Kant's Ethics of Virtue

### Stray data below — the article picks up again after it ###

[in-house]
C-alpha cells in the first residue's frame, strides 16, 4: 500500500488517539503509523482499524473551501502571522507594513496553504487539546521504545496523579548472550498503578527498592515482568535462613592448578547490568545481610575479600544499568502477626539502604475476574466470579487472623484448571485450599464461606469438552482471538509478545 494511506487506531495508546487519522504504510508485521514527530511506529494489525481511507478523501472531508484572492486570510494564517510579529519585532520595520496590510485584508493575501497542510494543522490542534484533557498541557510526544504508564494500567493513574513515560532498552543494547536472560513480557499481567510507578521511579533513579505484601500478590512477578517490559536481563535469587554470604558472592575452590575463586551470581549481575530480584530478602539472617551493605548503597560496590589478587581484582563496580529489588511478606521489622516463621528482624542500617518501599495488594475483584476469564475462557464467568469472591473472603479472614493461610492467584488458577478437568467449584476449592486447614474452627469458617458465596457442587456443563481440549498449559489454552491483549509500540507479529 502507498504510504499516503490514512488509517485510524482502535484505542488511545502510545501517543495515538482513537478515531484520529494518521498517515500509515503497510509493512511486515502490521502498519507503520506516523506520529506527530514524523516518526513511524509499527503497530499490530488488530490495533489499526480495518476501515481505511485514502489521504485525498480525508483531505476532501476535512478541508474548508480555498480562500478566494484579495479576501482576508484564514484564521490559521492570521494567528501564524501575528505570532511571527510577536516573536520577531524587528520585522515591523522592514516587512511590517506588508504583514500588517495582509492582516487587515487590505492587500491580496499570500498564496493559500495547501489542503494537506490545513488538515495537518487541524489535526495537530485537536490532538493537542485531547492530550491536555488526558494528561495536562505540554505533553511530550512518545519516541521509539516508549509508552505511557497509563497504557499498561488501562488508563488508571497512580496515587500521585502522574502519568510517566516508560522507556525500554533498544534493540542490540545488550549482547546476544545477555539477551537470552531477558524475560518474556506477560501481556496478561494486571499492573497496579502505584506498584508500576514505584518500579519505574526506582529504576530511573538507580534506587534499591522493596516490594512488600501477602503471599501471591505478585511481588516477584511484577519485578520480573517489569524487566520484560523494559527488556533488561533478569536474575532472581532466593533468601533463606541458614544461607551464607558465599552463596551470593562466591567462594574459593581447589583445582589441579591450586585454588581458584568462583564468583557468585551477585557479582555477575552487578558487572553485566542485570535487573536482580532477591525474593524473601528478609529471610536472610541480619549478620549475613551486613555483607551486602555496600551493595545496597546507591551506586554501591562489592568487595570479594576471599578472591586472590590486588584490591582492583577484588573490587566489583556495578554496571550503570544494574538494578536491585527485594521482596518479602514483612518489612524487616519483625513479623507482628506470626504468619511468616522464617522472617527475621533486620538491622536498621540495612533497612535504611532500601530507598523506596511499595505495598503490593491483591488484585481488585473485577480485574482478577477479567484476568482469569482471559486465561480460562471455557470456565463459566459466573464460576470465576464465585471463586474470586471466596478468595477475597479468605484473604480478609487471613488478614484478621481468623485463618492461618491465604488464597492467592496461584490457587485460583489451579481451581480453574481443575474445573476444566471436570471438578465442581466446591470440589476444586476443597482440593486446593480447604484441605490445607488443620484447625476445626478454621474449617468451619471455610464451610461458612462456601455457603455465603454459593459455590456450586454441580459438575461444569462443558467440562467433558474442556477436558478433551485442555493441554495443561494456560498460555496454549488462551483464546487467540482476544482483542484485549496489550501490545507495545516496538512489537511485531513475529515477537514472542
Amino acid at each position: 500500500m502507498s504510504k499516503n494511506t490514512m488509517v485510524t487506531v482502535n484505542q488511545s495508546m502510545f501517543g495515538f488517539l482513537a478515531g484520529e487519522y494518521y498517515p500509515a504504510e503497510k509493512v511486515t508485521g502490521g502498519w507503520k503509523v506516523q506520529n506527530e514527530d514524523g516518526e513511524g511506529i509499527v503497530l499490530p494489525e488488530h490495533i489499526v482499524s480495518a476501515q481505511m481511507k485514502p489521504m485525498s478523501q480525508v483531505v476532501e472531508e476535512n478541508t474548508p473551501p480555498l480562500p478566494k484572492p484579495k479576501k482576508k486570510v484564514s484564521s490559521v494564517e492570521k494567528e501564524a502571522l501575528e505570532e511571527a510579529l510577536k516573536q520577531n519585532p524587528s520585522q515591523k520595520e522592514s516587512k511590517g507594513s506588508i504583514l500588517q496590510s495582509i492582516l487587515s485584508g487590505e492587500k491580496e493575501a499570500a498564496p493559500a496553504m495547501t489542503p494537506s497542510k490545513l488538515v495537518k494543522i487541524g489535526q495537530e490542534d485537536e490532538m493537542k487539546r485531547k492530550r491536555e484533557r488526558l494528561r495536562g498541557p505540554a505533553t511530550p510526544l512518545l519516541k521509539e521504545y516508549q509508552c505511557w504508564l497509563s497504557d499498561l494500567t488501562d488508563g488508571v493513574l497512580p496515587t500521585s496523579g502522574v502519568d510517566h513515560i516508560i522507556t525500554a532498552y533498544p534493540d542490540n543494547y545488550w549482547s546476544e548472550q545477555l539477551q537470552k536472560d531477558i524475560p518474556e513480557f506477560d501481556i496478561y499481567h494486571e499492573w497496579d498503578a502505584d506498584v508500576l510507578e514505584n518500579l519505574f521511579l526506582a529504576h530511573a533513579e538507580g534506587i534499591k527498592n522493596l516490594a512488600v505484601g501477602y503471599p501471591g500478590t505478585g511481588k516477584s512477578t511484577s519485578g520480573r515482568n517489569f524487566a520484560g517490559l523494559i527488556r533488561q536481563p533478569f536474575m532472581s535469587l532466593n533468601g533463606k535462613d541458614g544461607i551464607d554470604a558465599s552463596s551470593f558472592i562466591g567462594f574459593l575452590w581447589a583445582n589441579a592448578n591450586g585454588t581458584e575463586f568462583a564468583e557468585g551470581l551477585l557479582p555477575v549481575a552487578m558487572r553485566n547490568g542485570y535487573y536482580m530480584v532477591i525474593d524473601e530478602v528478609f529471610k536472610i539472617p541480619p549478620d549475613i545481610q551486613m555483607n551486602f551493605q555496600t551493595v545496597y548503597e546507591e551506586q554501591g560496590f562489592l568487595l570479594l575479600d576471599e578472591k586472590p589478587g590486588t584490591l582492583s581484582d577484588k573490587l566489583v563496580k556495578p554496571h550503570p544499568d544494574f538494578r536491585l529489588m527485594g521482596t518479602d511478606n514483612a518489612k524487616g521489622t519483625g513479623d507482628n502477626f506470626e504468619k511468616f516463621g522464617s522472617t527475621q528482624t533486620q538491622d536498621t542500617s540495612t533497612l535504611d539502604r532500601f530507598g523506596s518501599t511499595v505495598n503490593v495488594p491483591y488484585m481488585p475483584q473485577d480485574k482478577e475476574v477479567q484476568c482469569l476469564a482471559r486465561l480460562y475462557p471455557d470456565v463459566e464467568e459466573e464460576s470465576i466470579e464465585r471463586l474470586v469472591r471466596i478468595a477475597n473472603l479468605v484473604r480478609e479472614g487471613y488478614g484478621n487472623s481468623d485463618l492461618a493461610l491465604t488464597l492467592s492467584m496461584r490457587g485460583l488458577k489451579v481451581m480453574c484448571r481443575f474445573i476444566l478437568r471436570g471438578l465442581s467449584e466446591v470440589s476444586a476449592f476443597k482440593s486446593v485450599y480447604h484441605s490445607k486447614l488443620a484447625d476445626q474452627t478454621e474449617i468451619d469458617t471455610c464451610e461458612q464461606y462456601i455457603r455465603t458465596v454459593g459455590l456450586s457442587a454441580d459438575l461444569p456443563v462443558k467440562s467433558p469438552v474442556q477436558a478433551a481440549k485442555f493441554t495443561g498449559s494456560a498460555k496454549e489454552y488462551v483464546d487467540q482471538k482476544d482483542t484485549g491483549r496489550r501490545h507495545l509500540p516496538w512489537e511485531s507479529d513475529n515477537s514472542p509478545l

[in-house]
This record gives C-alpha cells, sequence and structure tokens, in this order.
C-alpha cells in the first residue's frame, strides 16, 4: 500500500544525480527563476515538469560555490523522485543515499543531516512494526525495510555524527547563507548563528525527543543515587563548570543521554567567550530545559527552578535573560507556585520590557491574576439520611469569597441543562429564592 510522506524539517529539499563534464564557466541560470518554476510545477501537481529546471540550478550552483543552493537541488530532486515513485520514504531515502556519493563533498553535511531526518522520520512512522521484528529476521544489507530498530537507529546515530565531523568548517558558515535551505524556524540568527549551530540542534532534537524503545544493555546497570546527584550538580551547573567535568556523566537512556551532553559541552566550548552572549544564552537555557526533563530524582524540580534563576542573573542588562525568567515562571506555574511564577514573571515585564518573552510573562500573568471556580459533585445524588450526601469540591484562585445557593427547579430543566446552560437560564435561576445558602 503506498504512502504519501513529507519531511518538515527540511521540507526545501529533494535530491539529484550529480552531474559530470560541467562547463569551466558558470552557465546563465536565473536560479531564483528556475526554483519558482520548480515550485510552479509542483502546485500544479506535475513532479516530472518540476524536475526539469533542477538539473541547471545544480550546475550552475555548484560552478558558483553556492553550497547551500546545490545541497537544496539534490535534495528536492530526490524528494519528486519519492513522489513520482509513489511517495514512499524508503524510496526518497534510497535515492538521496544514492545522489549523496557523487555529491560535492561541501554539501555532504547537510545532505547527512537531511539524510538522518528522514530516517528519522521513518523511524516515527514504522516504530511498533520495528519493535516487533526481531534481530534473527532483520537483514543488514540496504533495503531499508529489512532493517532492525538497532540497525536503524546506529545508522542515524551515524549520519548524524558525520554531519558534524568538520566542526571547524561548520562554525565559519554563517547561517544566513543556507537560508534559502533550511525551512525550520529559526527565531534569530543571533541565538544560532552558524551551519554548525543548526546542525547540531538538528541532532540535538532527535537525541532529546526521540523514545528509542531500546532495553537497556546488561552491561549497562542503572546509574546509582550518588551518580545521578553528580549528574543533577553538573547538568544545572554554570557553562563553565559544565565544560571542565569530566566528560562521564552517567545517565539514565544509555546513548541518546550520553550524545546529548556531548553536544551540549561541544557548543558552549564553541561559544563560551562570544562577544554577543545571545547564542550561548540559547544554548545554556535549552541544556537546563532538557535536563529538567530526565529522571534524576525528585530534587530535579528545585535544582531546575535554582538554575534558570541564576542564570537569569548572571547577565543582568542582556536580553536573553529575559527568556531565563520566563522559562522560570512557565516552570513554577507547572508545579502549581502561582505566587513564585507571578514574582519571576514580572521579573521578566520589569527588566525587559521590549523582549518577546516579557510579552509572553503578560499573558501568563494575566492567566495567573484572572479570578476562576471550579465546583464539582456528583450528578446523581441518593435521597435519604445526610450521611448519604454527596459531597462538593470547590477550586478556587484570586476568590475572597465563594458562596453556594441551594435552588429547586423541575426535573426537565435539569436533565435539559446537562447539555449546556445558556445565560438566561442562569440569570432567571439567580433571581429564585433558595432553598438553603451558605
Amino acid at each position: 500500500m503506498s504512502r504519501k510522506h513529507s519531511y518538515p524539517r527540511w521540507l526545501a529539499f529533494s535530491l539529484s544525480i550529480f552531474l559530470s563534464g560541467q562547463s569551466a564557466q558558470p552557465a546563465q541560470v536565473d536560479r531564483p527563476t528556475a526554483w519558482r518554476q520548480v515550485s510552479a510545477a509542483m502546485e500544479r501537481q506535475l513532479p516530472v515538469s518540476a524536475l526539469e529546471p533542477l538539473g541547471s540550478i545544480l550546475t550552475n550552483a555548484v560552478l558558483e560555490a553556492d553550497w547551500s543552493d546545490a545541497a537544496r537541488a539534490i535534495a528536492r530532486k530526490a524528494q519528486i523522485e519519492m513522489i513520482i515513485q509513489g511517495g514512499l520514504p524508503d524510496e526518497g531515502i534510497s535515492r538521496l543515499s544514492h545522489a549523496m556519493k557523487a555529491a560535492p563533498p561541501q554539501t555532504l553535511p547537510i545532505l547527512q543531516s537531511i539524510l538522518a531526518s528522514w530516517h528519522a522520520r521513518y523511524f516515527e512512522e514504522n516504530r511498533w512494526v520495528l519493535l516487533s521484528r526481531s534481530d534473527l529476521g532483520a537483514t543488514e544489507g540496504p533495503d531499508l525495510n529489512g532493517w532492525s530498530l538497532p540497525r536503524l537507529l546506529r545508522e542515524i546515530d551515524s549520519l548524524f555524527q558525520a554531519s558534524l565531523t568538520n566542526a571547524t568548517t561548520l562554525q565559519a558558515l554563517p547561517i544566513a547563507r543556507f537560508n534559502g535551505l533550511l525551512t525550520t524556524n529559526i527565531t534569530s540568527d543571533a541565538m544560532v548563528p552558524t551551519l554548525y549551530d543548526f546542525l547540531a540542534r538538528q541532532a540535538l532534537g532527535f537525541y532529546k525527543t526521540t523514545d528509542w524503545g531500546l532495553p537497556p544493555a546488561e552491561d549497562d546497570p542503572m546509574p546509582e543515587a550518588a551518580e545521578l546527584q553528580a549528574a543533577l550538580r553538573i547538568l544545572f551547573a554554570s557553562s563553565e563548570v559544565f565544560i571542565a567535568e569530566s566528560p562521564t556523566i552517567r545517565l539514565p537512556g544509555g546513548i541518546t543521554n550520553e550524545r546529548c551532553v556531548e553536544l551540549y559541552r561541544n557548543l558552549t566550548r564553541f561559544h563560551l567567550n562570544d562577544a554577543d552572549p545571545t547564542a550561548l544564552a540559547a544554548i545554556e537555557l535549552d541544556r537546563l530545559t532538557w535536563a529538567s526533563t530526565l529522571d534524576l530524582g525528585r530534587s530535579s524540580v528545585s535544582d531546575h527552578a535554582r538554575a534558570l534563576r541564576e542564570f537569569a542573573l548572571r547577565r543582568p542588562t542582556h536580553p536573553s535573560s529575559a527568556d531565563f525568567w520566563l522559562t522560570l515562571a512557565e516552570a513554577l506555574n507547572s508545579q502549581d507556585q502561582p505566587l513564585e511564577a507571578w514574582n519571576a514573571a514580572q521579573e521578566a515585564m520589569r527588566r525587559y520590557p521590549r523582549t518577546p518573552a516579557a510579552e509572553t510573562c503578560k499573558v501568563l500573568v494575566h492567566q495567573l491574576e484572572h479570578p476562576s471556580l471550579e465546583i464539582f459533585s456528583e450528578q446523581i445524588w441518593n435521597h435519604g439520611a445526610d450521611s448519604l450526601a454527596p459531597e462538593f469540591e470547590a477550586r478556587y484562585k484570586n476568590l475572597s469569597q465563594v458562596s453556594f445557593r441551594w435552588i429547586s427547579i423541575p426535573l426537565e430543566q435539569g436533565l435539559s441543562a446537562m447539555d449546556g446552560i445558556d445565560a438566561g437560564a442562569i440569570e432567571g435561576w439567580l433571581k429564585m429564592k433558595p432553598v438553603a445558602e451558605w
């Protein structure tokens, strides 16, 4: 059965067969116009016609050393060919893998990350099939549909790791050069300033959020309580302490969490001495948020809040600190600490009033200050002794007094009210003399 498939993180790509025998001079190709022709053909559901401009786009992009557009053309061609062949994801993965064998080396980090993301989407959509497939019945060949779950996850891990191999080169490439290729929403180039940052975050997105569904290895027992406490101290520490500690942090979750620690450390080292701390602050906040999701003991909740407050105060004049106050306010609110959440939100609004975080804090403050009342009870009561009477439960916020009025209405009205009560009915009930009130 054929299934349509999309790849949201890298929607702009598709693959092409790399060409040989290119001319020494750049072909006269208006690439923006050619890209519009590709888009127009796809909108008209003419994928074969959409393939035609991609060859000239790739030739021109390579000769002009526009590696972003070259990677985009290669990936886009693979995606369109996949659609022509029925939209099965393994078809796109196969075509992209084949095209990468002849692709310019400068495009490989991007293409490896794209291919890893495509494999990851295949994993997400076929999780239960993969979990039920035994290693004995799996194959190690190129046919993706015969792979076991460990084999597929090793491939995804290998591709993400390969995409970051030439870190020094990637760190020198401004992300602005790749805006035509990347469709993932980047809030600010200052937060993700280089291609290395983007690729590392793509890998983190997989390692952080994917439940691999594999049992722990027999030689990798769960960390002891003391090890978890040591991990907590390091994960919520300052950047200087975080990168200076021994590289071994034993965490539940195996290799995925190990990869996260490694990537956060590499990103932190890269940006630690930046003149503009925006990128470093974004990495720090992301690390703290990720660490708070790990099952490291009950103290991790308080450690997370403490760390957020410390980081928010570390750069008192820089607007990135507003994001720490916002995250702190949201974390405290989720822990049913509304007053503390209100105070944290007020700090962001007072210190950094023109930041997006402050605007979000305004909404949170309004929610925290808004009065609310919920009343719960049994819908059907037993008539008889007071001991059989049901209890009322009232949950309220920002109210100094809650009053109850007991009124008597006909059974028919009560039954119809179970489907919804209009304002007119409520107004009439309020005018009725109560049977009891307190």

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In his Metaphysics of Morals (particularly in the Doctrine of Virtue), but also in other late works, Kant extends and refines the content of his earlier works on ethics (Groundwork and Critique of Practical Reason) to a considerable extent. These revisions and extensions not only show the limitations of an exclusive interpretation of Kant's ethics as a deontological ethics of principles. His thoughts are also relevant for a large number of questions of theoretical morality currently under discussion. Thus, the distinction drawn in the Doctrine of Virtue between perfect and imperfect obligations informs the problem of the solvability of moral conflicts and the role of supererogatory actions. Kant goes further into the question of what it means to be a good person, what moral significance is contained in close human ties such as friendship, and what role is played by happiness and the so-called obligations towards oneself. The papers each discuss Kant's central ideas in the context of his earlier writings, but also within the context of our contemporary ethical debates. Thus attention is drawn to the significance and possible extent of an ethics of virtue understood in the Kantian sense.